The Truth About Cars » title pawn The Truth About Cars is dedicated to providing candid, unbiased automobile reviews and the latest in auto industry news. Tue, 29 Jul 2014 17:28:43 +0000 en-US hourly 1 The Truth About Cars is dedicated to providing candid, unbiased automobile reviews and the latest in auto industry news. The Truth About Cars no The Truth About Cars (The Truth About Cars) 2006-2009 The Truth About Cars The Truth About Cars is dedicated to providing candid, unbiased automobile reviews and the latest in auto industry news. The Truth About Cars » title pawn Hammer Time: The Black Pawn Fri, 25 Jan 2013 14:25:41 +0000

100 Cars are lined up for next week’s sale. Every single one of them is a repo from a very successful title pawn company… and every one has a story to tell.

The histories on many repos really begin with the license plates. Disabled Veteran… Educator… it’s amazing how many cars and trucks were once owned by folks who really made a difference in this world.

It doesn’t matter though. After 25 percent monthly interest rates and numerous attempts to get their clients to borrow even more money… their car is now forfeit. And so is their freedom.

The auction will be taking place in Clayton County, Georgia. A community that is an amazing microcosm of black America. The malls are in decline. Jobs are scarce, and big box stores that were once rare to non-existent in the community are now all over the place.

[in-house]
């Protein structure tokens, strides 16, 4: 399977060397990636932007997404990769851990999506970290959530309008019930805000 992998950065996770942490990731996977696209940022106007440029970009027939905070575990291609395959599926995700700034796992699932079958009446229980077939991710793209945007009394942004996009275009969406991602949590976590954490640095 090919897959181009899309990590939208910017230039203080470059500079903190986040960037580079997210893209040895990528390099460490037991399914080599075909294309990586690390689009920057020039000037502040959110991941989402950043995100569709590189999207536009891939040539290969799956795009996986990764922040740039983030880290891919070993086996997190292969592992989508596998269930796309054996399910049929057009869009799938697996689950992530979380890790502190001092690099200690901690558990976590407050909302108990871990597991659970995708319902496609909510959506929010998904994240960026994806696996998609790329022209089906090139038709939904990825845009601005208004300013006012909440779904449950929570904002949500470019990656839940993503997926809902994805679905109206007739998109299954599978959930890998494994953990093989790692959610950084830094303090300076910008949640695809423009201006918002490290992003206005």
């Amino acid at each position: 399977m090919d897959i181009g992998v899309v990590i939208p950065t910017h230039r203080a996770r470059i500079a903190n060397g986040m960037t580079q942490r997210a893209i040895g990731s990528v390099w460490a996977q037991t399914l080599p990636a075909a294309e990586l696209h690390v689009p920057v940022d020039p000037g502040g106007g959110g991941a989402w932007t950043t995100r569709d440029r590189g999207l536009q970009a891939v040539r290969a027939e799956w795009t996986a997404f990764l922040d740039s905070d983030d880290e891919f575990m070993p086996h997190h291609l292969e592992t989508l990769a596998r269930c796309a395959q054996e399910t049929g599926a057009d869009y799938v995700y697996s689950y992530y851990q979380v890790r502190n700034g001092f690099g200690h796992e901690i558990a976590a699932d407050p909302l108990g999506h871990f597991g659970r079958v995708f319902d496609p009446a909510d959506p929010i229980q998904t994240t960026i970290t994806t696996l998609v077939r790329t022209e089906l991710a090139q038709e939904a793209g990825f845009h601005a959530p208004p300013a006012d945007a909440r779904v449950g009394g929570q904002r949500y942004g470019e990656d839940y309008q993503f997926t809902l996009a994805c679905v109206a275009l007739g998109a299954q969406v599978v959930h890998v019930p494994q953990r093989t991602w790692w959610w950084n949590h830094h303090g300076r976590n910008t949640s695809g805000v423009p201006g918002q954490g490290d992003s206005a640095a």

But to get to any of them you need a car. Any vehicle will do. The county has no more public transportation and the tax base continues to be affected by numerous factors.

One of them is the laissez-faire attitude towards companies that prey on the poor and the desperate. A 25 percent monthly interest rate for three months, offered by virtually every title pawn in every corner of this community, can easily compound to a loan that is too difficult to pay for those who are already struggling.

Even if that loan is only based on a 40 percent wholesale Black Book Value for the vehicle (which is typical), a $1000 loan will stay at $1000 only so long as the debtor is able to pay $750 within those first three months.

A loan default usually results in a repossessed car that can be worth many more times the original loan value. Interest payments, repo fees, administrative fees, and the inevitable auction expenses often result in a healthy profit for the title pawn company. They also result in destitution for the borrower. In Georgia you can offer a loan at a rate of over 180 percent a year. 25 percent for each of the first three months and 12.5 percent for every month thereafter… and in perpetuity.

Click here to view the embedded video.

Most states and communities outright ban title pawns due to the corrosive impact such usurious loan rate can have on the community. Wisconsin is the latest state to regulate the interest rate to a still semi-usurious 5 percent a month. That measure took years and a very tough battle with an army of highly paid title pawn lobbyists.

But other Americans (mostly in the South and Midwest) are not nearly that lucky. In some towns the number of title pawns on the main strip can outnumber the fast food joints and closed down mom-and pop businesses. The temptation is always there. Especially if there is no other financial recourse. The impact this has on our economy is far greater than one can imagine.